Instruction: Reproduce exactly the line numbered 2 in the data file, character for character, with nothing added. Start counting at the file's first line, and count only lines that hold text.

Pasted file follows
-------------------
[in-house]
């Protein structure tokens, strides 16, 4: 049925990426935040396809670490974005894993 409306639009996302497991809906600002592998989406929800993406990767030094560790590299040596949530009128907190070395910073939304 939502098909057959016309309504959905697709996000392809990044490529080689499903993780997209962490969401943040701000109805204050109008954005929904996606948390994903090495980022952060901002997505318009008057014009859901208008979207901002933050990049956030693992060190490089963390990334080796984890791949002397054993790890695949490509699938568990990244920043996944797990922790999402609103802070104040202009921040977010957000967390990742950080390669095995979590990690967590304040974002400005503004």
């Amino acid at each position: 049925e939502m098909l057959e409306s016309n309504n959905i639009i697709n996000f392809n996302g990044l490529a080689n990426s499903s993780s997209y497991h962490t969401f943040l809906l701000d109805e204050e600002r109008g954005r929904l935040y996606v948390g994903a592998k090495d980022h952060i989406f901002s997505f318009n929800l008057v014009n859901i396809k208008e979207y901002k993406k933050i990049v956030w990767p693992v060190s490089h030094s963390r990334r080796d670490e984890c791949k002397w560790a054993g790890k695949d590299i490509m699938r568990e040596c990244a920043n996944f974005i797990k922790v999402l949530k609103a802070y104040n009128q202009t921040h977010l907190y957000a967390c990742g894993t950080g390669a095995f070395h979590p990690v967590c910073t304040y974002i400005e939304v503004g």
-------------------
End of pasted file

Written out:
């Protein structure tokens, strides 16, 4: 049925990426935040396809670490974005894993 409306639009996302497991809906600002592998989406929800993406990767030094560790590299040596949530009128907190070395910073939304 939502098909057959016309309504959905697709996000392809990044490529080689499903993780997209962490969401943040701000109805204050109008954005929904996606948390994903090495980022952060901002997505318009008057014009859901208008979207901002933050990049956030693992060190490089963390990334080796984890791949002397054993790890695949490509699938568990990244920043996944797990922790999402609103802070104040202009921040977010957000967390990742950080390669095995979590990690967590304040974002400005503004």